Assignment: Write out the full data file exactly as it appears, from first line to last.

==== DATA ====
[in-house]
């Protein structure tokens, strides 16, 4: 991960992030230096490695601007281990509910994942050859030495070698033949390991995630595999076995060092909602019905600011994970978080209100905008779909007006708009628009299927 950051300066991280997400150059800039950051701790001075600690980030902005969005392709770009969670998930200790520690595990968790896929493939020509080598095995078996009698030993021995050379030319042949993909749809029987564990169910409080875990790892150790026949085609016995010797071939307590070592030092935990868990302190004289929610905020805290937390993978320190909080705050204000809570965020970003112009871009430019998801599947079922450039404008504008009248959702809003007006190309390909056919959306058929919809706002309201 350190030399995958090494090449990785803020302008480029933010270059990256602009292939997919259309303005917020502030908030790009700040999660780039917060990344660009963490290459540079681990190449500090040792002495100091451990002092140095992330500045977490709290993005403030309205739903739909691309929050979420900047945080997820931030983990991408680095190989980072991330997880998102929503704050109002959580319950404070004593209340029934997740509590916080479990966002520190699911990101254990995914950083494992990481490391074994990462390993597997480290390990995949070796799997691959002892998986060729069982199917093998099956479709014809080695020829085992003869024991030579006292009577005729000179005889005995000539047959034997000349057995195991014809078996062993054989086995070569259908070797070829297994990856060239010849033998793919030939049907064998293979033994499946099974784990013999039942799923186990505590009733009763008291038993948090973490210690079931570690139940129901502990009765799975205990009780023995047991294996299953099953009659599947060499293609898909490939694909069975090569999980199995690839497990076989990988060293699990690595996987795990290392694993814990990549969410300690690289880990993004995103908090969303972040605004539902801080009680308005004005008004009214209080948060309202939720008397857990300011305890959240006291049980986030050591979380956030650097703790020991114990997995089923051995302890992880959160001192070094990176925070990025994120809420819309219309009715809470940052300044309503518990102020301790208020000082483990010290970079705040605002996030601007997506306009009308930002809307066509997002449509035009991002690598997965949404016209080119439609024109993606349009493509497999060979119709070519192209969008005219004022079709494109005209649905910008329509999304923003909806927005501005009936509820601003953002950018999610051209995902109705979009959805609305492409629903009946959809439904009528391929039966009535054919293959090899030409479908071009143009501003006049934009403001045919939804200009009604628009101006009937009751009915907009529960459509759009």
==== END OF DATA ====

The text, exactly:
[in-house]
């Protein structure tokens, strides 16, 4: 991960992030230096490695601007281990509910994942050859030495070698033949390991995630595999076995060092909602019905600011994970978080209100905008779909007006708009628009299927 950051300066991280997400150059800039950051701790001075600690980030902005969005392709770009969670998930200790520690595990968790896929493939020509080598095995078996009698030993021995050379030319042949993909749809029987564990169910409080875990790892150790026949085609016995010797071939307590070592030092935990868990302190004289929610905020805290937390993978320190909080705050204000809570965020970003112009871009430019998801599947079922450039404008504008009248959702809003007006190309390909056919959306058929919809706002309201 350190030399995958090494090449990785803020302008480029933010270059990256602009292939997919259309303005917020502030908030790009700040999660780039917060990344660009963490290459540079681990190449500090040792002495100091451990002092140095992330500045977490709290993005403030309205739903739909691309929050979420900047945080997820931030983990991408680095190989980072991330997880998102929503704050109002959580319950404070004593209340029934997740509590916080479990966002520190699911990101254990995914950083494992990481490391074994990462390993597997480290390990995949070796799997691959002892998986060729069982199917093998099956479709014809080695020829085992003869024991030579006292009577005729000179005889005995000539047959034997000349057995195991014809078996062993054989086995070569259908070797070829297994990856060239010849033998793919030939049907064998293979033994499946099974784990013999039942799923186990505590009733009763008291038993948090973490210690079931570690139940129901502990009765799975205990009780023995047991294996299953099953009659599947060499293609898909490939694909069975090569999980199995690839497990076989990988060293699990690595996987795990290392694993814990990549969410300690690289880990993004995103908090969303972040605004539902801080009680308005004005008004009214209080948060309202939720008397857990300011305890959240006291049980986030050591979380956030650097703790020991114990997995089923051995302890992880959160001192070094990176925070990025994120809420819309219309009715809470940052300044309503518990102020301790208020000082483990010290970079705040605002996030601007997506306009009308930002809307066509997002449509035009991002690598997965949404016209080119439609024109993606349009493509497999060979119709070519192209969008005219004022079709494109005209649905910008329509999304923003909806927005501005009936509820601003953002950018999610051209995902109705979009959805609305492409629903009946959809439904009528391929039966009535054919293959090899030409479908071009143009501003006049934009403001045919939804200009009604628009101006009937009751009915907009529960459509759009």